You may think that carting your children from school to tuitions and cramming in as much extracurricular activity as possible can best prepare them for the demands their future holds, but they could be missing out on a crucial learning experience that was a regular part of the previous generation’s upbringing – household chores for kids.
An article in the Wall Street Journal quotes Richard Rende, a developmental psychologist and co-author of the forthcoming book “Raising Can-Do Kids, “Parents today want their kids spending time on things that can bring them success, but ironically, we’ve stopped doing one thing that’s actually been a proven predictor of success—and that’s household chores. Decades of studies show the benefits of chores—academically, emotionally and even professionally.”
Learning piano, chess or French may sharpen your child’s mind but don’t underestimate the benefits of an old-fashioned upbringing – where contributing to a household by pitching in with chores can give a sense of responsibility and self-reliance.
Marty Rossmann, professor emeritus at the University of Minnesota, analyzed data in 2002 from a longitudinal study that tracked children across different times in their lives – preschool, around 10 and 15, and in their mid-20s. He found that those adults who were made to do chores as young as 3- and 4-years-old were likely to be more successful academically and in relationships with their relatives and friends than the adults who began doing chores later, in their teens.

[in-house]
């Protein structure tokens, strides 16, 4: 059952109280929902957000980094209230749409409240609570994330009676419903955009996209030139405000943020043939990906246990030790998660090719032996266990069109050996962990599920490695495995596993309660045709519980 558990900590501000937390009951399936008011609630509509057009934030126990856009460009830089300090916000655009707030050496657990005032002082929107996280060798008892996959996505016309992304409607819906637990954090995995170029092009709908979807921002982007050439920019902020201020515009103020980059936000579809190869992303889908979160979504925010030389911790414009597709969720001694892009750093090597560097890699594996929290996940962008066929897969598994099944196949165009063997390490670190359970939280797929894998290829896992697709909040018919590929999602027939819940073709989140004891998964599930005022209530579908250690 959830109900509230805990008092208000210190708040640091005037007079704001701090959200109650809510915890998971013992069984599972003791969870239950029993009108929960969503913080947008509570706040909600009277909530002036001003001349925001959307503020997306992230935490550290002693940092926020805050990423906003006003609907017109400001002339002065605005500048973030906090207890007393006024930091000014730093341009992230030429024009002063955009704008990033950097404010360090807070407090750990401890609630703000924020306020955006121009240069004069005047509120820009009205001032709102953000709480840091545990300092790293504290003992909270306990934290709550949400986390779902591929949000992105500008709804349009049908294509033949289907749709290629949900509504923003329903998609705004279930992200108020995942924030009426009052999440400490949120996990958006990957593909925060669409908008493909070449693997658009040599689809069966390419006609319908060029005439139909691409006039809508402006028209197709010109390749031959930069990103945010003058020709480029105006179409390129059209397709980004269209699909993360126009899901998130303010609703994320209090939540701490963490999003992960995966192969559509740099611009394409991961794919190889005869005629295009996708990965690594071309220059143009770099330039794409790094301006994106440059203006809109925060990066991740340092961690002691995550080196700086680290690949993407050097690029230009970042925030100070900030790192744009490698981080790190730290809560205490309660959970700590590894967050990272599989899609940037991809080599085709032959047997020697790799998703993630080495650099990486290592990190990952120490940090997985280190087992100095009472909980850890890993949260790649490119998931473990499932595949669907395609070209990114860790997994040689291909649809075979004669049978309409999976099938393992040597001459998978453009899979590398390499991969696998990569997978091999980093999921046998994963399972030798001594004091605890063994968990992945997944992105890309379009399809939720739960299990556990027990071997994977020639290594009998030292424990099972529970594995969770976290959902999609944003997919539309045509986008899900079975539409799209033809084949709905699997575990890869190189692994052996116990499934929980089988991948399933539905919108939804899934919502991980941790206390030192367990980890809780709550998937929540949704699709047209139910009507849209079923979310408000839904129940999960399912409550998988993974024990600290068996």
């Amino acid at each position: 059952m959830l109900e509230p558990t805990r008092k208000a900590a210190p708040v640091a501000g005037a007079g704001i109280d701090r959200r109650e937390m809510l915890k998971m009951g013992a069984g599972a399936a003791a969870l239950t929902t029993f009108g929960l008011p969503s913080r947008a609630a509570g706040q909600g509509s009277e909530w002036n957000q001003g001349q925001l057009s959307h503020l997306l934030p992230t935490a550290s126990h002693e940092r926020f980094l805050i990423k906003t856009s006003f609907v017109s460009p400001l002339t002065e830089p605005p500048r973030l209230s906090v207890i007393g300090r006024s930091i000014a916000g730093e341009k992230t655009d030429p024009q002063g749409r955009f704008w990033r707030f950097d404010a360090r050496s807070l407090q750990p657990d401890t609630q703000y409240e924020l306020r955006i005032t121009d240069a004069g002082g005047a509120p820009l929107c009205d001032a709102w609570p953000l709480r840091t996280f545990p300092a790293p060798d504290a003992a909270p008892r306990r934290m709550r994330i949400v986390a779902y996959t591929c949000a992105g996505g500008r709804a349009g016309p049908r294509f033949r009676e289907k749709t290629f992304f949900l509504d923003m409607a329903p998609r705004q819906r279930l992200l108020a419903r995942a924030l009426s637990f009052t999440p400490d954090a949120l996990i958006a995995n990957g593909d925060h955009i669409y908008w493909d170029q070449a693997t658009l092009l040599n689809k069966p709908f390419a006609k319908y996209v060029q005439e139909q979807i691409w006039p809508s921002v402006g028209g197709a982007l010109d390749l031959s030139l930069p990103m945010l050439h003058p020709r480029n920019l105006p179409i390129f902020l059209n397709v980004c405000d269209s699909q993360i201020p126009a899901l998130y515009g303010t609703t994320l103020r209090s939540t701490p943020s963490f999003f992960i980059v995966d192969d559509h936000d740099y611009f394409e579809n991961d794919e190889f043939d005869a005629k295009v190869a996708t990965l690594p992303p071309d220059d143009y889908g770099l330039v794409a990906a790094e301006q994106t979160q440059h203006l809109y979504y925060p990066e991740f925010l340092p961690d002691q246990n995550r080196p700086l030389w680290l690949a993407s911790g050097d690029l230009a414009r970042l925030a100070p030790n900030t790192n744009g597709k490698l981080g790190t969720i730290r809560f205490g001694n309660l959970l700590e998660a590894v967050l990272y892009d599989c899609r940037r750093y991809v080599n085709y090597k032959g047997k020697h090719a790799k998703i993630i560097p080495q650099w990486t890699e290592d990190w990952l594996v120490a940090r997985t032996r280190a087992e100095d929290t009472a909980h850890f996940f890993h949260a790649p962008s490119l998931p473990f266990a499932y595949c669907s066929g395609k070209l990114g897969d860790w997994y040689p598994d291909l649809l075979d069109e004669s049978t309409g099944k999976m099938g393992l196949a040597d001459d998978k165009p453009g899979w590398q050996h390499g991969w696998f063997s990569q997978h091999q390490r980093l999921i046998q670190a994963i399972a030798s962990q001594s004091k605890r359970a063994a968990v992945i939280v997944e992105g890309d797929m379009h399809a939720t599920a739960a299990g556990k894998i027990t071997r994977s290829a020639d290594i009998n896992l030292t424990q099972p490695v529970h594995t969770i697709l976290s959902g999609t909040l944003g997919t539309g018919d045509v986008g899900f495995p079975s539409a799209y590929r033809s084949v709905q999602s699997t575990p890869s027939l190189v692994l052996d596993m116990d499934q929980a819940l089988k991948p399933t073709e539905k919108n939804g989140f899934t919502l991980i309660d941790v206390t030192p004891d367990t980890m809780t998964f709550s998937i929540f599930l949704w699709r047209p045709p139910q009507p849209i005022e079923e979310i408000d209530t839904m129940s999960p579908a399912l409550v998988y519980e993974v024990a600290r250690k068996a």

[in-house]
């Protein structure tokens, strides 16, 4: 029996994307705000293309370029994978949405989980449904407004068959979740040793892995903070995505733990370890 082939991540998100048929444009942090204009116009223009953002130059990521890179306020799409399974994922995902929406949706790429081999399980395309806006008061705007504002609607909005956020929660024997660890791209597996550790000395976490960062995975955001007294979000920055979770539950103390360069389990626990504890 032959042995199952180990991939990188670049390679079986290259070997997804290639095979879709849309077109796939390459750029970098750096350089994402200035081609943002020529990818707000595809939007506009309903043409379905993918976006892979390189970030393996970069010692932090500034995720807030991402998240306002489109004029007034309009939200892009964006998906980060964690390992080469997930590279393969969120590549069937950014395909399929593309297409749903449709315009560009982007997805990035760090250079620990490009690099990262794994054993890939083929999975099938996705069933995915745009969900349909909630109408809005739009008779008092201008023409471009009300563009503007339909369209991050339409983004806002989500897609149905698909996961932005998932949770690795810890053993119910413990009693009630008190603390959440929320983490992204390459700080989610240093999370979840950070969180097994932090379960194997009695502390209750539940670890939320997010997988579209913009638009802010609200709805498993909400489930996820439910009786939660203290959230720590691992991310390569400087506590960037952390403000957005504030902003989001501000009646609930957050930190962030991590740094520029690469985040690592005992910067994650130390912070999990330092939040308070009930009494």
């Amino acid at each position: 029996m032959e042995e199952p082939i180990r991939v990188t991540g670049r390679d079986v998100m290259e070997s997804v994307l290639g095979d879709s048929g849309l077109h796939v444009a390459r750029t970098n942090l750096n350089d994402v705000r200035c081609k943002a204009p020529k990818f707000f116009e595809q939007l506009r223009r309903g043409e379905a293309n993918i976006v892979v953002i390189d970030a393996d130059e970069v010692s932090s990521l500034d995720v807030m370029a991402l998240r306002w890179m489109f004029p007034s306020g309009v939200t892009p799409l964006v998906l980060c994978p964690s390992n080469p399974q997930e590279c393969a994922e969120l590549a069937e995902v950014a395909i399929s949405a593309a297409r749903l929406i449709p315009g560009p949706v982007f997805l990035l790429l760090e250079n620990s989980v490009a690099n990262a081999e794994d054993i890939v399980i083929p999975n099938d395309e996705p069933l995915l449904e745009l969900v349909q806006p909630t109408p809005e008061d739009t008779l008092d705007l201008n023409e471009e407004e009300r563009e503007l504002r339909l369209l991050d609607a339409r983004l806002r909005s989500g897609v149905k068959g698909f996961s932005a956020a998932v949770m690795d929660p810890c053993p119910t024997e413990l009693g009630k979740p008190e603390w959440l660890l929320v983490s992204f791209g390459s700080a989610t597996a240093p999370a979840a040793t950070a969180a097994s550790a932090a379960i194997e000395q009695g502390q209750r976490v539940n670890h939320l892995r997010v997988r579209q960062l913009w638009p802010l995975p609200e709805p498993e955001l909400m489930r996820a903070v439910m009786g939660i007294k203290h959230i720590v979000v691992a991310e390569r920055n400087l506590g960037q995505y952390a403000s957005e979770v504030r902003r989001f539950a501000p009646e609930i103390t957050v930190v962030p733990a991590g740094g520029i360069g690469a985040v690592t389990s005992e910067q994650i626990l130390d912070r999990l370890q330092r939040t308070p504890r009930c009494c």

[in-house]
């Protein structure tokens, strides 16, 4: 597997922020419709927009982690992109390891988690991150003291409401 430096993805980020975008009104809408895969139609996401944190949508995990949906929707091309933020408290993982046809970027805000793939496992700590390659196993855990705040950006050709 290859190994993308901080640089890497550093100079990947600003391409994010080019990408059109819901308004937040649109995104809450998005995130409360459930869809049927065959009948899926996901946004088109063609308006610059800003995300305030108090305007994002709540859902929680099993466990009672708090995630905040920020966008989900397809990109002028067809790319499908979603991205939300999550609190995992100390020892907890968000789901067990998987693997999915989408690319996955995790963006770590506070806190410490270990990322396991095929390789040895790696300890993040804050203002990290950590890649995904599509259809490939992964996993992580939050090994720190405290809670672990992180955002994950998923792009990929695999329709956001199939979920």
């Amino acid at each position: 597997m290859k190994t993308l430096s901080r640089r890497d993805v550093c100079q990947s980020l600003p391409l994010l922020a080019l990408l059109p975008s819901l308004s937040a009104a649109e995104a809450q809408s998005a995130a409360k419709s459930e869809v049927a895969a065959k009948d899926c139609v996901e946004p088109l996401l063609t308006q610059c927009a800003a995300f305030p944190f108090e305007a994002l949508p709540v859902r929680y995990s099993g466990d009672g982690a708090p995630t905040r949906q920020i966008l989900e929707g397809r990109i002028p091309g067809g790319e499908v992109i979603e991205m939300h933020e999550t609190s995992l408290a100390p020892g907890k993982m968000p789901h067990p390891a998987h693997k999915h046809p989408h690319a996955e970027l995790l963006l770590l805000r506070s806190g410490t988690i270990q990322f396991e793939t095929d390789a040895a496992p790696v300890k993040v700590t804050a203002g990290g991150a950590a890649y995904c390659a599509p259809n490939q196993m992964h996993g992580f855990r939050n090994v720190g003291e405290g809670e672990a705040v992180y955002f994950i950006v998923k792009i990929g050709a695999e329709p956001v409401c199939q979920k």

But chores aren’t exactly fun to do and getting kids to participate may require some effort. If you child has a busy post-school schedule, factor in some “chore time” in the schedule to show him or her that it is just as important. Be careful to create a balance to not leave the child exhausted.
Start with small chores and build up levels of responsibilities so that your kids feel more in charge. Make sure the chores aren’t just limited to their well-being – cleaning up their room, for example. Instead, involve them in work that benefits the whole family, such as doing the dishes or washing dishes. This teaches and makes them appreciate what goes into running a household.
And perhaps most important, don’t bad mouth household tasks. Complaining about the work will make it even less appealing to your kids.
Did you do chores when you were a kid? Share your thoughts in the comments below. Please like FamiLife’s page on Facebook so that you get all our articles and others may find us.